Wednesday, May 12, 2010

Two Liter Soft Drink Bottles

And what to do with them? I don't drink much of that stuff any more, but like all good hoarders, I stuck a few back... just in case.

I have used them over time. One way was to cut the top off and use it for a funnel. It fits perfectly into the tops of gallon milk jugs.

I used the bottom half to hold silverware. I wash dishes by hand so I use it to drain them. You could cut it a little shorter and use it to hold silverware or plastic ware for picnics or other informal gatherings. Be sure to trim the top evenly or you'll get scratched.

Using the bottom half again, rim the edge with colored tape and/or paint it and store knitting needles in it. Cut it a little shorter for short needles or crochet hooks, longer for long needles and long afghan hooks.

Cut one in two, then cut three or four two inch slits in the top half. Put yarn you're working with in the bottom half and put the top half on, overlapping the two edges that you slit and pushing the top half down firmly. Thread the end of the yarn you're working with through the top. Your yarn won't get tangled or dusty and the cat can't play with it. (Maybe.)

Using the same method, create a terrarium. Keep the lid on the top to keep moisture from escaping.

Make an ant farm with one. Ants can't climb up the slippery sides, especially upside down like the curving top will have them doing. Remove all labels so you can see the ants easily.

Fill one with sand or dirt for a door stop.

The bottom line is that they're containers that you can cut easily to suit your needs. When you cover the cut edge they can be used for anything that doesn't require heat. Serve salads in them, use them for planters, keep odds and ends stored in them, carry water in them, let the kids play with them without cutting them. They make grand water "guns" (more on the order of canons!).

Oh, yes... in the winter, fill one with hot water and use it to keep your feet warm. The lids close tightly so you don't have to worry about a leak and the water will stay warm an amazingly long time.

So what did I miss?


  1. I think the most clever way I've seen a 2-liter bottle used is to make a gnat trap. I've made one, and it really works! Here's a link how to make one:

  2. Wow... I just noticed a couple of days ago that I brought gnats into the house when I moved some potted plants back in to avoid a freeze. I'll have to try this, thanks! It looks similar to fly traps I've seen.

  3. You can use them to grow upside down tomatoes,way cheap topsy turvy,there are lots of tutorials on this on you tube, then use the cut off bottoms as seed starter pots.

  4. I used them for hotwater bottles in bed in the winter (due to keeping the heat so low) until I got one overly hot, shrinking the plastic to the point it broke the seal with the lid and leaked quite a bit of warm water before I realized what was going on.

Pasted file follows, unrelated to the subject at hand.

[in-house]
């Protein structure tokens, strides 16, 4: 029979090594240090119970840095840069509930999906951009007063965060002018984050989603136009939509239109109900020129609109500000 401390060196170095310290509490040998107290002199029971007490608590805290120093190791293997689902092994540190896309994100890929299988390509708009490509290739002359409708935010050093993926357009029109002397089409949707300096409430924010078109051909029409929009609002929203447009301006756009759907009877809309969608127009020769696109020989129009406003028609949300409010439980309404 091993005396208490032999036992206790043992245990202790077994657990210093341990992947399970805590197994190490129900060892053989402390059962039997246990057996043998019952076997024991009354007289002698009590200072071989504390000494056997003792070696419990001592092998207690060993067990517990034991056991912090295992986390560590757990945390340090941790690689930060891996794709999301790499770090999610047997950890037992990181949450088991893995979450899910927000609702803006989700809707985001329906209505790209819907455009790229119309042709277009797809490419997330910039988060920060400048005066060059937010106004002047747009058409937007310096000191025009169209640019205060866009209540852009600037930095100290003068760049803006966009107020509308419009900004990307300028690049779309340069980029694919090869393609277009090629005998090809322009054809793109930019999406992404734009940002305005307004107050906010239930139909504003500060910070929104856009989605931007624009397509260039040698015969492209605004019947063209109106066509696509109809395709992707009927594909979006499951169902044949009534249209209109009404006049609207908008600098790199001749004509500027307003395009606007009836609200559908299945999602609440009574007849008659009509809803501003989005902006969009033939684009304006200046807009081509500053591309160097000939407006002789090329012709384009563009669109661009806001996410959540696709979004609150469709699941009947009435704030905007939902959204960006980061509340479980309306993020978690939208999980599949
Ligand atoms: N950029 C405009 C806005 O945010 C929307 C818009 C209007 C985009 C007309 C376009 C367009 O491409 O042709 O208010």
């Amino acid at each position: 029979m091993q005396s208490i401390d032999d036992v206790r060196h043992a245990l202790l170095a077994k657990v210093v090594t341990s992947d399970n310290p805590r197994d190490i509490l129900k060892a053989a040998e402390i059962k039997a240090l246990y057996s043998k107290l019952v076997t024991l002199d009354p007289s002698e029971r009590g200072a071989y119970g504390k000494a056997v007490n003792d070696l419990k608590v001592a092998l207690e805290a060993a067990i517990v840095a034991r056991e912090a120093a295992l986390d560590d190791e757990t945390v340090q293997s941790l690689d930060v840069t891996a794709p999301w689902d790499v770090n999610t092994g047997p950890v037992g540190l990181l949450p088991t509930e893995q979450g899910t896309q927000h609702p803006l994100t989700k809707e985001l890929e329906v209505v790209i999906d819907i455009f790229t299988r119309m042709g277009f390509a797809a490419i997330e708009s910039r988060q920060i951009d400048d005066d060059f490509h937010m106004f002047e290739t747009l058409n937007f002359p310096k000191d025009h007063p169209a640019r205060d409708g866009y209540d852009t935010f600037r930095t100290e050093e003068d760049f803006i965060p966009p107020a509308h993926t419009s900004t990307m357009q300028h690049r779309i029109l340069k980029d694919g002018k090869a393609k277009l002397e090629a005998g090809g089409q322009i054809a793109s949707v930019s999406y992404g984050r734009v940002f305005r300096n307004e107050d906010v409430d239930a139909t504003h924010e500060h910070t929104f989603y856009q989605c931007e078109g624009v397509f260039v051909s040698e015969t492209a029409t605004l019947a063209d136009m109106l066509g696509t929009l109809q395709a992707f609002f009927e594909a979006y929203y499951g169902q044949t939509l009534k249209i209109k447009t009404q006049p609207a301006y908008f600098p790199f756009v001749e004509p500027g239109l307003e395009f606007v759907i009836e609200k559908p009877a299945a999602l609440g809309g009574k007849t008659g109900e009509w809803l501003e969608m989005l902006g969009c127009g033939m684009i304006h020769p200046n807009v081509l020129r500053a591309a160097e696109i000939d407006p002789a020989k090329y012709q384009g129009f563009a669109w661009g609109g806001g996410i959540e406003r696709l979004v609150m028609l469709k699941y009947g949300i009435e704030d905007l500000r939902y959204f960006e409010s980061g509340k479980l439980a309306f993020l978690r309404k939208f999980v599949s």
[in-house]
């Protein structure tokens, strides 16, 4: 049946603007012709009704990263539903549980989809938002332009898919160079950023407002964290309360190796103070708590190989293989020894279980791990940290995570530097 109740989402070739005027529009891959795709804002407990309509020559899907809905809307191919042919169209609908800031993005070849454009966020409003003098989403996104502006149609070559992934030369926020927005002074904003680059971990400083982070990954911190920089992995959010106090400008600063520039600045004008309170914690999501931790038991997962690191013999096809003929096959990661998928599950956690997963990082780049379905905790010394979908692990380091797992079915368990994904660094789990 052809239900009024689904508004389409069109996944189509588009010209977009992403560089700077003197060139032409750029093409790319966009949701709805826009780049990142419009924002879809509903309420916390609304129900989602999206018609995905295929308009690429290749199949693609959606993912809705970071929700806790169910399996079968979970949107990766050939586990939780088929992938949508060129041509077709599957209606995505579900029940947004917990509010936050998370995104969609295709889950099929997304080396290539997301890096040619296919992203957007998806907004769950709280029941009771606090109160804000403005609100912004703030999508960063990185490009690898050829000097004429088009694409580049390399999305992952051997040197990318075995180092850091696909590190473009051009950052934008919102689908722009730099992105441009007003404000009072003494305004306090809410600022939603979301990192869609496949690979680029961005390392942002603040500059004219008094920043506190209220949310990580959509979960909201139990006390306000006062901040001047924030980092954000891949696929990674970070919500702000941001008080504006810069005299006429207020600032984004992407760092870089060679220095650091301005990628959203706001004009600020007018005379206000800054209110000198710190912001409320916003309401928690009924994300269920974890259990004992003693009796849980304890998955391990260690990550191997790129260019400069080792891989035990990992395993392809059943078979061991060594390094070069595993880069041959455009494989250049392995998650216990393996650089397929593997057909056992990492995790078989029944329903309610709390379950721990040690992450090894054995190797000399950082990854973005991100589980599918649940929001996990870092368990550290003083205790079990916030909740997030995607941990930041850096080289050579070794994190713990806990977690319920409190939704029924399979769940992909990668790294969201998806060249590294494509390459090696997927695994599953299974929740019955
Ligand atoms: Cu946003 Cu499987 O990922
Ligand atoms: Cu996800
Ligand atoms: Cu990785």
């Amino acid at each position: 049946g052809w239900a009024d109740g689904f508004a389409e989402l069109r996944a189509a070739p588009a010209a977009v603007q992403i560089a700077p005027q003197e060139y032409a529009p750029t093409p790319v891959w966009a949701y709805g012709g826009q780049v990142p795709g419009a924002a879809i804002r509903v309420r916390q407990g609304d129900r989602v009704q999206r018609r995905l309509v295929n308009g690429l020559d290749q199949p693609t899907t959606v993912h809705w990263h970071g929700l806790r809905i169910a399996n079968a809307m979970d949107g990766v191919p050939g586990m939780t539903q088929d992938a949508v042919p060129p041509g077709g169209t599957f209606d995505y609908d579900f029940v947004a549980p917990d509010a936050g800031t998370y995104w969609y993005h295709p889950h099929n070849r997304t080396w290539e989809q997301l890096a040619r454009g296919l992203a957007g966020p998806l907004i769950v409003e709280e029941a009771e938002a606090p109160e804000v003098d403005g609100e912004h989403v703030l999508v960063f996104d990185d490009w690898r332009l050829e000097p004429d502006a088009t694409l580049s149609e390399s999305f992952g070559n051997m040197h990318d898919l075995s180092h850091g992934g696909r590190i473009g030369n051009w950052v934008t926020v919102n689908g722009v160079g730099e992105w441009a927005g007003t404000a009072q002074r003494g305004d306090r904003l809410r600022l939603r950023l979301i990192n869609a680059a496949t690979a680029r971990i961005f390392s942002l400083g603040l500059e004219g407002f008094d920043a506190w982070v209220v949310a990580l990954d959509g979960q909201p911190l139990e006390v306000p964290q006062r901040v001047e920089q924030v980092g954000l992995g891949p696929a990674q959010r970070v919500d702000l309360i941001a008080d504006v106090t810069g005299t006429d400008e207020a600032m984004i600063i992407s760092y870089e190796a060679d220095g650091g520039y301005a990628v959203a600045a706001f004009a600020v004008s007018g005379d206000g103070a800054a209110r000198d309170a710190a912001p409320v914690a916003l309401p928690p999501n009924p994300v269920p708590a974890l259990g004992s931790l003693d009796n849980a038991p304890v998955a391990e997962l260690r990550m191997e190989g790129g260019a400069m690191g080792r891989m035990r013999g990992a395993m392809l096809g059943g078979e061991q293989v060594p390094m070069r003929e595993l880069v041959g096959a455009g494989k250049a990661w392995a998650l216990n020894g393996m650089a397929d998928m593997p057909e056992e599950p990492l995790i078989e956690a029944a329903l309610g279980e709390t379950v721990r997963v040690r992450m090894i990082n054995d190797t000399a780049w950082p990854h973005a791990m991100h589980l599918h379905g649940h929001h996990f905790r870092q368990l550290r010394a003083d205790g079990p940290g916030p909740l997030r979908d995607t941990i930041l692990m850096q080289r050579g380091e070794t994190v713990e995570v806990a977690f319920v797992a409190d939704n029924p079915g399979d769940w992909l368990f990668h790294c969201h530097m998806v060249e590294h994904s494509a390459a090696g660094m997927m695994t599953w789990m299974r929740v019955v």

Now I fill with water, freeze, and use as cooler ice, then water, on camping trips to the boonies or when out being an archaeologist in the hot summer.

    I've also used them as tiny hot houses (cut in half then the top jammed back on) to start plants.

  5. I just use tap water in mine and it isn't hot enough to do any damage. Another thing I forgot to mention (your idea of using them frozen in the cooler reminded me): I put water in them and fill in the empty places in the freezer. The freezer will run less if it's full, keep food frozen longer in case of electrical outage and I have a supply of water in emergency.

  6. Oh, I was going to say thanks for the hothouse idea!

  7. Great ideas here... I always used to use them as flower pots but have not been drinking two lire bottles for a long long time.


  8. I thought about flower pots but wasn't sure if the roots would be too exposed to light.

  9. Never had any problems there but I am sure it would affect many plants.... I grew spider plants in them and a cactus before.

  10. Thanks, Forest. Maybe I'll try that just to see. :)

  11. I've used them to water plants that are too far away from the house to get to easily with the water hose.

    poke a couple holes in the lid - fill with water and set upside down by the plant. It'll slowly seep out...

    (I've also buried them bottom down next to a seedling with a hole in the bottom - and watered that way)

  12. Good idea, thanks Judy! Did you have to poke holes in the bottom (well, upper part) to get air to replace the water?

    That's a good idea about the seedlings, too, since they need a consistent amount of moisture.